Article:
Cataloguing their historical collections to an online database has taken a lot of work, but the Issaquah History Museums have crossed a milestone by uploading more than 10,000 items to their digital archive.
Started as the Issaquah Historical Society in 1972, The Issaquah History Museums (IHM) is a nonprofit that operates the Gilman Town Hall Museum, the Issaquah Depot Museum, and the Issaquah Valley Trolley. Erica Maniez, museum director, explained that in addition to the operation museums, they also offer history related programming throughout the year.
The IHM has added more than 10,000 total images to the their online gallery, a significant milestone for the preservation and accessibility of their collection, Maniez said.
The IHM cares for a collection of more than 36,000 artifacts and photographs, and in order to increase accessibility the museum began working to scan and upload as much of their collection as possible. They began the digital archive in 2012 with just 500 items, and slowly grew the archive over the years.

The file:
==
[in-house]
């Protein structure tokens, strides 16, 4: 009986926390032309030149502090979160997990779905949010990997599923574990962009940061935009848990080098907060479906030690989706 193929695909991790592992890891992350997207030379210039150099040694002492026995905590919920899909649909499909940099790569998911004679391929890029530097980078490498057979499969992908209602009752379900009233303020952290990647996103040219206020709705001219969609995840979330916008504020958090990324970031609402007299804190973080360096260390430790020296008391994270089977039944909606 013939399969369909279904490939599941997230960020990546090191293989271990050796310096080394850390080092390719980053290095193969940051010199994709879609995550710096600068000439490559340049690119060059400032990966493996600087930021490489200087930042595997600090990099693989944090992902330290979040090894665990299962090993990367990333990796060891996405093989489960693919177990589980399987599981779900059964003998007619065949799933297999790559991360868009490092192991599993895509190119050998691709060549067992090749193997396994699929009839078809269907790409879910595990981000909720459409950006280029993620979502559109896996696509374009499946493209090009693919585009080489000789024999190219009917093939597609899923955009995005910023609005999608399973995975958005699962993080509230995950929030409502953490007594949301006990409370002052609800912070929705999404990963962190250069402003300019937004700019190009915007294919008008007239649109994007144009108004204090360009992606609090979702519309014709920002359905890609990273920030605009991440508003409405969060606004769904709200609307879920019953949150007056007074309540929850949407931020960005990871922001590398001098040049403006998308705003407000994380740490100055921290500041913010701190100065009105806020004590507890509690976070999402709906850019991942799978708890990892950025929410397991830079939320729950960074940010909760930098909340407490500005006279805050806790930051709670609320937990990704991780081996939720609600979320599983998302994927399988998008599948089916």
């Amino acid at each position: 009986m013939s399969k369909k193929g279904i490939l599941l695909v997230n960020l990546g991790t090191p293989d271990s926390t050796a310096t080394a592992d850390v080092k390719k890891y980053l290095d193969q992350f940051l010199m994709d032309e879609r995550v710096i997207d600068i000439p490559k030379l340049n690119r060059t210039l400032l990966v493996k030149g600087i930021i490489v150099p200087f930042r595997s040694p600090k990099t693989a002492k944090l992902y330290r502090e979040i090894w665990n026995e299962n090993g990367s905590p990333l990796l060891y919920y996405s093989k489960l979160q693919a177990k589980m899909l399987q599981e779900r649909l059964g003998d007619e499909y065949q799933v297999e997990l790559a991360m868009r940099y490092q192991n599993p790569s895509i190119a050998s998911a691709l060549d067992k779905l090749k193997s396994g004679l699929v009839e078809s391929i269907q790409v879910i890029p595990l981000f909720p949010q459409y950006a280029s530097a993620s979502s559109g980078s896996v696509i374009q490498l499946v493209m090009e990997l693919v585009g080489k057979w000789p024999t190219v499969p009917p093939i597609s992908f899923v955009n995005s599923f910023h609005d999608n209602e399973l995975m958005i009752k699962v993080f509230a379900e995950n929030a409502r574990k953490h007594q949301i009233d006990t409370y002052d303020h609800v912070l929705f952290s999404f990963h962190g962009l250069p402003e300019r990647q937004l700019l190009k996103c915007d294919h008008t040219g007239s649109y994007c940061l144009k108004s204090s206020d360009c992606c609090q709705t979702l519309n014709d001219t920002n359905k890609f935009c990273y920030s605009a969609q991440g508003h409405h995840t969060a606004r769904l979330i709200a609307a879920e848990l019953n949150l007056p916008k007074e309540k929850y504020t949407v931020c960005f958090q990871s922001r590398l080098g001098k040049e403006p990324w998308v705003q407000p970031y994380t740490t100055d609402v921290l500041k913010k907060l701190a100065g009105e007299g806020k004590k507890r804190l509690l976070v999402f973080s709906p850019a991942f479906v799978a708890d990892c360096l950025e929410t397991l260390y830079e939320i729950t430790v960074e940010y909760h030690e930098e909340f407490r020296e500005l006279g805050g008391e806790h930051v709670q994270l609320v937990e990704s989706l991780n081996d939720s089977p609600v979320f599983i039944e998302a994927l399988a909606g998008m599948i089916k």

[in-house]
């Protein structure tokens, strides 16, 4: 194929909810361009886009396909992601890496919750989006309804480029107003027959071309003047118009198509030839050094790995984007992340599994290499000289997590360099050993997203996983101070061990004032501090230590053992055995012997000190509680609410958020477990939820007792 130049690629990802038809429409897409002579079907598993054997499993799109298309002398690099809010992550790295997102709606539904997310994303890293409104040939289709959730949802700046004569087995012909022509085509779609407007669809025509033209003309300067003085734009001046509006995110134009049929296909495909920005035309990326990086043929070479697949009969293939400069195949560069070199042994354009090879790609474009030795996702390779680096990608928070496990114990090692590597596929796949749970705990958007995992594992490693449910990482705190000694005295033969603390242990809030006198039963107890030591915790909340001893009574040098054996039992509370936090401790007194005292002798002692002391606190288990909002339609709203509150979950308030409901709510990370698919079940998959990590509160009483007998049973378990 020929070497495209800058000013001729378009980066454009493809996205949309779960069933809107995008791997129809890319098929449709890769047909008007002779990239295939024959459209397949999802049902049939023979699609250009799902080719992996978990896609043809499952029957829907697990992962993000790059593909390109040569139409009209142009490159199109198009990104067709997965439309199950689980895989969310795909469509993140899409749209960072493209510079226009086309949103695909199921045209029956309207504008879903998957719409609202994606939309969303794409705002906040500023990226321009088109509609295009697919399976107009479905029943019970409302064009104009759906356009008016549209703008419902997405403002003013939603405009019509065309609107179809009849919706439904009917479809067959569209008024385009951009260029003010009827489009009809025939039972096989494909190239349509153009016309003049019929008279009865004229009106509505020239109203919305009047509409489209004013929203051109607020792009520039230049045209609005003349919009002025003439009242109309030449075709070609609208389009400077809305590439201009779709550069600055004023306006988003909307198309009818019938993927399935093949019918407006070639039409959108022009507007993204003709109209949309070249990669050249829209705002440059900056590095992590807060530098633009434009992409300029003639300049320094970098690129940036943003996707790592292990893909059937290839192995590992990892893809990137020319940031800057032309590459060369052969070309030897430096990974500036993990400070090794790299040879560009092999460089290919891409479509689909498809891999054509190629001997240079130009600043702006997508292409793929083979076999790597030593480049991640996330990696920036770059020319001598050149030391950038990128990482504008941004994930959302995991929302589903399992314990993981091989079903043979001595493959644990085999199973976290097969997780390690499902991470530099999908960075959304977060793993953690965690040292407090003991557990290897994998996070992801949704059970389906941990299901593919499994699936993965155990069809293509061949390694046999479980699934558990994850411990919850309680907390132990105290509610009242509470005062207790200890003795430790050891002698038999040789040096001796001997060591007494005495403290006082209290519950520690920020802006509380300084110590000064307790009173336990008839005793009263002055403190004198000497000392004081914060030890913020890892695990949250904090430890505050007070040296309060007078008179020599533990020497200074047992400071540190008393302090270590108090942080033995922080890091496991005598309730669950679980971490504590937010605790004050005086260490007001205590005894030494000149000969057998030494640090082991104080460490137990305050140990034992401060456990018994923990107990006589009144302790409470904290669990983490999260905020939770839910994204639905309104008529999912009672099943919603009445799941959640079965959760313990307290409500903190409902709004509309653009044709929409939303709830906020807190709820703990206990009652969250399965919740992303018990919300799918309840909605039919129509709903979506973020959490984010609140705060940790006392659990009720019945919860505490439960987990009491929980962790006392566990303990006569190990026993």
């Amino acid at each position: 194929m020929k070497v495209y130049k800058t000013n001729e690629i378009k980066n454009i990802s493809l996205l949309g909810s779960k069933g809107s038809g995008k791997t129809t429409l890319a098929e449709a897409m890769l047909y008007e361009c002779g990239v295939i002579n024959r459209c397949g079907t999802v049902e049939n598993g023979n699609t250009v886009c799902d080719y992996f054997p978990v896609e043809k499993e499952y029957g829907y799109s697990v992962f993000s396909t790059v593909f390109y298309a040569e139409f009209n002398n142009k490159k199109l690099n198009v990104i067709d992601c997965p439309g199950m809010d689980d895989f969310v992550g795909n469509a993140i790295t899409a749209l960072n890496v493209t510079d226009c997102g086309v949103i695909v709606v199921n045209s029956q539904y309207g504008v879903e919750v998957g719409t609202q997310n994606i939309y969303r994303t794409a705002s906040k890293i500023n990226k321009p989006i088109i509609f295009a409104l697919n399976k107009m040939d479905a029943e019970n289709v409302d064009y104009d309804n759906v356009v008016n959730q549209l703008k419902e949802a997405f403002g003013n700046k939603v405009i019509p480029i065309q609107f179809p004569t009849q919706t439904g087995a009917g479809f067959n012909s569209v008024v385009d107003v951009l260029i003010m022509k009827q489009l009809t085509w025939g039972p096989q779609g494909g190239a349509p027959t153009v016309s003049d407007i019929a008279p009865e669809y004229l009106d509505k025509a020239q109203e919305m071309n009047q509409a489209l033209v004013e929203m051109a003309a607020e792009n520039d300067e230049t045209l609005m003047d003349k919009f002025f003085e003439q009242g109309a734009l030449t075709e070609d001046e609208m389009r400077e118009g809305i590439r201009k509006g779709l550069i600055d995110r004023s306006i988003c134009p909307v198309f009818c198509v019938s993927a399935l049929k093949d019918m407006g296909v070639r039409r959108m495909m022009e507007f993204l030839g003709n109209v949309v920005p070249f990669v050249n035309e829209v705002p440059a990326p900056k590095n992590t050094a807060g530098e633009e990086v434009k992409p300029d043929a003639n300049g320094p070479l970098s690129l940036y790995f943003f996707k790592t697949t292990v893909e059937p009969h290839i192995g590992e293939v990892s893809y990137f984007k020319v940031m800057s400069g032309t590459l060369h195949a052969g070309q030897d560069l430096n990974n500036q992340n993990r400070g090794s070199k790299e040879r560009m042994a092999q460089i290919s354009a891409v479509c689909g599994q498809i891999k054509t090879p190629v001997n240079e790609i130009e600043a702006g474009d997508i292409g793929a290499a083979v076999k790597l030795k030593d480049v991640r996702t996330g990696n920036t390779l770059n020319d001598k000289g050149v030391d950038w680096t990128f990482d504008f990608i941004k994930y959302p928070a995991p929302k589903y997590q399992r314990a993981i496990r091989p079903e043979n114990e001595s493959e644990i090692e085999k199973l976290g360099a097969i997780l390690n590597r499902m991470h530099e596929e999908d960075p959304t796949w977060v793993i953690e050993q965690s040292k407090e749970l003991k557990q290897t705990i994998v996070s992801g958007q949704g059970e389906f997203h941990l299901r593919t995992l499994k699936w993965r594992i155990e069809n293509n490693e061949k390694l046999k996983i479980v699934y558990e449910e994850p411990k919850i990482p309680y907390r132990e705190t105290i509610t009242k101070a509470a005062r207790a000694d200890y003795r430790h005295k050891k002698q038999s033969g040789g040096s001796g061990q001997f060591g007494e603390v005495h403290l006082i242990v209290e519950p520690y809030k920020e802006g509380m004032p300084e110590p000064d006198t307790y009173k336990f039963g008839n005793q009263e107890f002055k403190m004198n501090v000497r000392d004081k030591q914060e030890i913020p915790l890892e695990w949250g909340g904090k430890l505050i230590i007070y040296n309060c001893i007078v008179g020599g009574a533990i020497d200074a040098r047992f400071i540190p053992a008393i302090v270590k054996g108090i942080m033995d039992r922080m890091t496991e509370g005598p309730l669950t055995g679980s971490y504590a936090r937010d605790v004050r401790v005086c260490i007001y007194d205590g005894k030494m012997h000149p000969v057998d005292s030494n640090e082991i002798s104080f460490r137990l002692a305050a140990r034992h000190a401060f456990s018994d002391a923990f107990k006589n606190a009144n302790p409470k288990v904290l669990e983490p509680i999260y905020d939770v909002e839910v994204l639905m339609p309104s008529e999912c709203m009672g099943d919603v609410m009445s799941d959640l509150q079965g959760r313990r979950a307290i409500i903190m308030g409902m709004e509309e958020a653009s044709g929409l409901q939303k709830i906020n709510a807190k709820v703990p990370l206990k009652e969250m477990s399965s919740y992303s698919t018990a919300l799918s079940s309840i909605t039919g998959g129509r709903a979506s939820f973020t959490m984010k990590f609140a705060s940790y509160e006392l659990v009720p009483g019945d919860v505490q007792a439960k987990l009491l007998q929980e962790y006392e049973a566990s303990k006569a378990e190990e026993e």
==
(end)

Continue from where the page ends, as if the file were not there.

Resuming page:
With the help of grants from 4Culture, King County’s cultural funding agency, the IHM was able to start uploading their collections. They prioritized the large collections first, and began working through the organization’s backlog of photos, letters and documents. They have also implemented a policy of scanning in new additions to the collection as part of the intake process, so new submissions do not add to the already large backlog.
Some of the priority uploads included letters from a local woman to her fiance who was fighting in World War I, and a collection of letters between brothers who served in the army during World War II.
The museum has received help form volunteers and interns in their efforts to make sure everything is online.
In addition to preservation, the digital archive also makes photo purchases easier. It allows people to look up what pictures they can order from the museum without having to come to the museum in person. It also helps researchers who can’t come to Issaquah but are interested in looking for photos of coal mining, logging or family members.
The museum updates its digital archive about once a month, Maniez said, and as more help comes for scanning and uploading, the museum plans to make more progress than ever before in the next year.
“At this point we are making slow, forward progress and hoping by next year we will be up to 12,000 or 15,000,” Maniez said.